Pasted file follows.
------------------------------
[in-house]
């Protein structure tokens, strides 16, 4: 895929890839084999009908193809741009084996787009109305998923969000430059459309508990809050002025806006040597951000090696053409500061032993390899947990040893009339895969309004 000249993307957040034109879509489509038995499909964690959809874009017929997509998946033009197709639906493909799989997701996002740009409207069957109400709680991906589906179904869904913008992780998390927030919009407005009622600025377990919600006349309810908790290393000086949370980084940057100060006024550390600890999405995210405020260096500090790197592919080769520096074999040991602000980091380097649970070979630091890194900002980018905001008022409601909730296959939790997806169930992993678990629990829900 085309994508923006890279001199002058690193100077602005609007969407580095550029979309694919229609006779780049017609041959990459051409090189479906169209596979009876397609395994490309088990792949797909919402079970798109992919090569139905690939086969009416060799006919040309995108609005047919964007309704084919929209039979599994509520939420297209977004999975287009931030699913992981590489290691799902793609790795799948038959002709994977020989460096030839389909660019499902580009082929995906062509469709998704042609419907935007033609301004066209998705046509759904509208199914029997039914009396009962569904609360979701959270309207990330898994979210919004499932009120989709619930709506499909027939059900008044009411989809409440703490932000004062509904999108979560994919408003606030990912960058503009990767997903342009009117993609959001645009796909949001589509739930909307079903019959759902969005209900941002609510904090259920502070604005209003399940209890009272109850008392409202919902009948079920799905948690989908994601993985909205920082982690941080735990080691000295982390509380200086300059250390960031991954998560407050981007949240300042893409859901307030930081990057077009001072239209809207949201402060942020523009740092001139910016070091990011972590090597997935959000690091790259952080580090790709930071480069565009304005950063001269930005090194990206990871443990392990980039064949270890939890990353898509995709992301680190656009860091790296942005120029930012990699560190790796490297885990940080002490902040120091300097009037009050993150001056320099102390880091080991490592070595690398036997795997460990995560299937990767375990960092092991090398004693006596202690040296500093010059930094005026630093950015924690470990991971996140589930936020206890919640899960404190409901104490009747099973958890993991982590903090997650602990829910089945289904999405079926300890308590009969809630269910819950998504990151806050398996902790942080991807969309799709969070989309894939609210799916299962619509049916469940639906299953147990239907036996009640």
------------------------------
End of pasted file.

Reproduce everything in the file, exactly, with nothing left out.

[in-house]
């Protein structure tokens, strides 16, 4: 895929890839084999009908193809741009084996787009109305998923969000430059459309508990809050002025806006040597951000090696053409500061032993390899947990040893009339895969309004 000249993307957040034109879509489509038995499909964690959809874009017929997509998946033009197709639906493909799989997701996002740009409207069957109400709680991906589906179904869904913008992780998390927030919009407005009622600025377990919600006349309810908790290393000086949370980084940057100060006024550390600890999405995210405020260096500090790197592919080769520096074999040991602000980091380097649970070979630091890194900002980018905001008022409601909730296959939790997806169930992993678990629990829900 085309994508923006890279001199002058690193100077602005609007969407580095550029979309694919229609006779780049017609041959990459051409090189479906169209596979009876397609395994490309088990792949797909919402079970798109992919090569139905690939086969009416060799006919040309995108609005047919964007309704084919929209039979599994509520939420297209977004999975287009931030699913992981590489290691799902793609790795799948038959002709994977020989460096030839389909660019499902580009082929995906062509469709998704042609419907935007033609301004066209998705046509759904509208199914029997039914009396009962569904609360979701959270309207990330898994979210919004499932009120989709619930709506499909027939059900008044009411989809409440703490932000004062509904999108979560994919408003606030990912960058503009990767997903342009009117993609959001645009796909949001589509739930909307079903019959759902969005209900941002609510904090259920502070604005209003399940209890009272109850008392409202919902009948079920799905948690989908994601993985909205920082982690941080735990080691000295982390509380200086300059250390960031991954998560407050981007949240300042893409859901307030930081990057077009001072239209809207949201402060942020523009740092001139910016070091990011972590090597997935959000690091790259952080580090790709930071480069565009304005950063001269930005090194990206990871443990392990980039064949270890939890990353898509995709992301680190656009860091790296942005120029930012990699560190790796490297885990940080002490902040120091300097009037009050993150001056320099102390880091080991490592070595690398036997795997460990995560299937990767375990960092092991090398004693006596202690040296500093010059930094005026630093950015924690470990991971996140589930936020206890919640899960404190409901104490009747099973958890993991982590903090997650602990829910089945289904999405079926300890308590009969809630269910819950998504990151806050398996902790942080991807969309799709969070989309894939609210799916299962619509049916469940639906299953147990239907036996009640």